Pakistan, China on radar as Trump, Modi cosy up
The joint statement issued after the meeting between the leaders said the two sides “called on Pakistan to ensure that its territory is not used to launch terror attacks on other countries.”india Updated: Jun 27, 2017 18:35 IST
Prime Minister Narendra Modi and President Donald Trump asked Pakistan not to allow its territory to be used for terror strikes against other countries, and in a thinly veiled reference told China to ensure its One Belt, One Road project respected sovereignty of others.
A joint statement -- “Prosperity through partnership” – released after the first meeting between the two leaders on Monday also said the US was offering to sell India unarmed Guardian naval drones.
The leaders urged Pakistan to ensure terrorists didn’t operate from its soil and to “expeditiously bring to justice” those involved in the 26/11 Mumbai, Pathankot and “other cross-border terrorist attacks carried out by Pakistan-based groups”, the statement said. (HIGHLIGHTS)
Speaking to media at White House Rose Garden, the two leaders promised greater cooperation on counter-terrorism. “Fighting terrorism and doing away with the safe shelters, sanctuaries and safe havens will be an important part of our cooperation,” Modi said.
Trump said the two were determined to destroy terrorist organisations and the radical ideology that drove them. “We will destroy radical Islamic terrorism,” he said.
On China, the joint statement echoed Indian objections to the One Belt, One Road project but without naming them. It said the two leaders “support regional economic connectivity through the transparent development of infrastructure and the use of responsible debt financing practices, while ensuring respect for sovereignty and territorial integrity, the rule of law, and the environment”.
India has objected to the China’s ambitious plan for a new Silk Route as the centrepiece of the project, the China-Pakistan Economic Corridor, runs through Pakistan-occupied Kashmir, which New Delhi says challenges its sovereignty by lending legitimacy to Pakistan’s claim over PoK.
Modi and Trump also stressed the “importance of respecting freedom of navigation, overflight, and commerce” in the Indo-Pacific region and “called upon all nations to resolve territorial and maritime disputes peacefully and in accordance with international law”, a reference unmistakably to the South China Sea dispute.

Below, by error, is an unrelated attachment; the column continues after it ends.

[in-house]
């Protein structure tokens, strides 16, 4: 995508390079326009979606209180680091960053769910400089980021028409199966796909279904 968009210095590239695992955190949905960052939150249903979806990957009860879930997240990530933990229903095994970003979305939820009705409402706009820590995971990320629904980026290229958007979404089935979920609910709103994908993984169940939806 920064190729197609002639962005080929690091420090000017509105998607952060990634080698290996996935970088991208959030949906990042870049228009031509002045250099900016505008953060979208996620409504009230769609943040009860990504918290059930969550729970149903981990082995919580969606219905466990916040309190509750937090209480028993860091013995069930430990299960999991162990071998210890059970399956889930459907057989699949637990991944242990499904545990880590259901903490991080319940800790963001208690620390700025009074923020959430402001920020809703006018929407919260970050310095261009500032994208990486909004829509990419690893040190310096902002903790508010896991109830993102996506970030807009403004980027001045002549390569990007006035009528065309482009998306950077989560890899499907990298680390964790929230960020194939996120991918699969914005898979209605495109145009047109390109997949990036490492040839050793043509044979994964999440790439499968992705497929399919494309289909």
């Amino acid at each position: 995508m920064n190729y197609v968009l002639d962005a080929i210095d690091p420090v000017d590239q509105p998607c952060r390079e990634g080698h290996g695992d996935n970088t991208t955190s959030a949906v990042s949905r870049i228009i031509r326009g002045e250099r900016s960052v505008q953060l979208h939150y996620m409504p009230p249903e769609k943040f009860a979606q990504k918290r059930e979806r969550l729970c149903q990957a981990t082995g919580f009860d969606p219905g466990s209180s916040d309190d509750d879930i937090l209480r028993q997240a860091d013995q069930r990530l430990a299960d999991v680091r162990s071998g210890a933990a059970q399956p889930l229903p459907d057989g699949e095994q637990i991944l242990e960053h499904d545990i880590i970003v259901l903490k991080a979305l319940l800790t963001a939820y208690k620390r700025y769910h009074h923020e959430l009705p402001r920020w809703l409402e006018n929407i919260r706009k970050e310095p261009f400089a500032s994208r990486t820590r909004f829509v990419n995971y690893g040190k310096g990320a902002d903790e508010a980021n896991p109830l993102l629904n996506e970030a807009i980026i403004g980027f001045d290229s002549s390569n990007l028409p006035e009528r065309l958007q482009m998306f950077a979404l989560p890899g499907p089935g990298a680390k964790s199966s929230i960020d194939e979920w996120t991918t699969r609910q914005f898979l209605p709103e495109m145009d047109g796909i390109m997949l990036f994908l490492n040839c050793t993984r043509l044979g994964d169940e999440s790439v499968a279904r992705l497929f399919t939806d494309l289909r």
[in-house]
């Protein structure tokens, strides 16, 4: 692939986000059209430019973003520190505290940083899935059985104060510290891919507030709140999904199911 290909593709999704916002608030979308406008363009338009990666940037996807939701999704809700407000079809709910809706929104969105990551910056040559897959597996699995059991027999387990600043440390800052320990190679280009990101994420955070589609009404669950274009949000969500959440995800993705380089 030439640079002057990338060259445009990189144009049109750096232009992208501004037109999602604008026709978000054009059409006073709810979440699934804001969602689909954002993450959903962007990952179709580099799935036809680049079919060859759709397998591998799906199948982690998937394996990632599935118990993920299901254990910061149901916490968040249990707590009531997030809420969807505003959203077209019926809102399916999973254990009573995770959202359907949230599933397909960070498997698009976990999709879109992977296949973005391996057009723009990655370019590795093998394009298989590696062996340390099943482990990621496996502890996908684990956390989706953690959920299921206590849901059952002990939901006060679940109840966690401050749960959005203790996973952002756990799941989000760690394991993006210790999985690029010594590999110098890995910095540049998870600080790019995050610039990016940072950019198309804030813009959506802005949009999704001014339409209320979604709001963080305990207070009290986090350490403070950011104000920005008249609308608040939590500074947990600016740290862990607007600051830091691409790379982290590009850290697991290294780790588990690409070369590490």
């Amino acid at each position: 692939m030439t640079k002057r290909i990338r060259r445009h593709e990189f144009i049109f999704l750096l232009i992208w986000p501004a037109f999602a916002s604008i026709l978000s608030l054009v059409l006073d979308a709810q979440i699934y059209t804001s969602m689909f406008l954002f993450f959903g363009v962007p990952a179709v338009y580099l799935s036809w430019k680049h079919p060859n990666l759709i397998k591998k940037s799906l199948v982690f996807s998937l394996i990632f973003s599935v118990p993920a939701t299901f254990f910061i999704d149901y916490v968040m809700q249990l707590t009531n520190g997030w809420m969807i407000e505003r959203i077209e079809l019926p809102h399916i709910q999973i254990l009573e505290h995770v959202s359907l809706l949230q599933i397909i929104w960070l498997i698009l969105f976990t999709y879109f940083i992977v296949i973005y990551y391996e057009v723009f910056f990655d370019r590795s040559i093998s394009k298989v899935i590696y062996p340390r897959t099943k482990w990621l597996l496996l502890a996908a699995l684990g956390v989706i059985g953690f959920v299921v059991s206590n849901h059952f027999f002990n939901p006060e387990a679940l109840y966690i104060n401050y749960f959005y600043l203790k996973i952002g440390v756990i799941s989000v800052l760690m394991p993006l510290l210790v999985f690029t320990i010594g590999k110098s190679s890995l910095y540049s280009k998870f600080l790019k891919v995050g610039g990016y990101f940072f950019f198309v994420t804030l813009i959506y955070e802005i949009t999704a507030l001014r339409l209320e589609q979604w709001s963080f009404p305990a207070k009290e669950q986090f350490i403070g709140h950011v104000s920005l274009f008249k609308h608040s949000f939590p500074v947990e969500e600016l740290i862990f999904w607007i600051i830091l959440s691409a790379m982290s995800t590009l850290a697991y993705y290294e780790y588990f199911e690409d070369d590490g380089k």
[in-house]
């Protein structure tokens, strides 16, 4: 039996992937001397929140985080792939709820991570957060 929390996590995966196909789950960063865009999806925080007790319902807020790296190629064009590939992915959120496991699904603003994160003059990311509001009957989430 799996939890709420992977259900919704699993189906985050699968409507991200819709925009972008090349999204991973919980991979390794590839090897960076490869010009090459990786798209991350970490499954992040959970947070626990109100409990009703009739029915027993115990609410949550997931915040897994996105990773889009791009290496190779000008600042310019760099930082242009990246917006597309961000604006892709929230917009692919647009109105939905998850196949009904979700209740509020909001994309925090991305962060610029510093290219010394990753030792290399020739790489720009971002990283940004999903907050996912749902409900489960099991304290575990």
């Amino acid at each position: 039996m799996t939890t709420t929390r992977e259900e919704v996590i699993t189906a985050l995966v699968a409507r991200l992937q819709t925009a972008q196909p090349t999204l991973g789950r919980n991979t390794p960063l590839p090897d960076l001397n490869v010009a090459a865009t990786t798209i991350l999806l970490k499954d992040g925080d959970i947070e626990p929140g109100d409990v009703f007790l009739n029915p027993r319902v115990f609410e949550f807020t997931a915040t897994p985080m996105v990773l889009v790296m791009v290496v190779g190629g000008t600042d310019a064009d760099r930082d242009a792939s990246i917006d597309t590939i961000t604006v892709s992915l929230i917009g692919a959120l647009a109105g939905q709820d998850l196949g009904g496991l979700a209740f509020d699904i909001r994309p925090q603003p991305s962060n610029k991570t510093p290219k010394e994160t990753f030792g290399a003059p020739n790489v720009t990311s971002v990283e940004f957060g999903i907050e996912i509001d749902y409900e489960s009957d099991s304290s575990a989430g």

Modi and Trump first met privately for 40 minutes, double the allotted time, and then were joined by their aides for a longer meeting.
First lady Melania Trump was by her husband’s side to welcome Modi and then hosted a reception for him and his team and joined them for a working dinner.
The President’s daughter, Ivanka, was part of the Trump entourage as the two leaders together addressed the media at the Rose Garden.
Also present was Trump’s closet adviser and Ivanka’s husband Jared Kushner, who was part of the US team for the delegation-level meetings and was at the dinner as well.
The Indian side was pleased with the meetings and foreign secretary S Jaishankar, a man not given to hyperboles, told reporters, “I would say it was one of the most productive visits I have seen to the United States.”
Ashley Tellis, a South Asia expert with Carnegie Endowment for International Peace and a former official of the George W Bush administration, said the outcome of the meetings was satisfactory for both sides.
“India got what it wanted from the United States on terrorism, defence technology, strategic cooperation in the Indian Ocean, and clean energy. The United States registered its interest in free and fair trade, in completing the sale of nuclear reactors to India, and in increasing market access in India,” he said.
Trump made a direct pitch for trade as he called for “a trading relationship that is fair and reciprocal”, adding “it is important that barriers be removed to the export of US goods into your markets, and that we reduce our trade deficit with your country”.
India raised its own market access issues as well, Indian officials said but one of them conceded, on condition of anonymity, “we really have a long way to go on these issues”, referring to long-standing US demand for strong Intellectual Property Rights system, lower tariffs and market access.
The issue of the nuclear reactors to be set up by American companies in India following the 2005 India- US civil nuclear deal was also discussed, with the leaders looking forward to the completion of the contractual agreement between Westinghouse and the Nuclear Power Corporation of India, the statement said.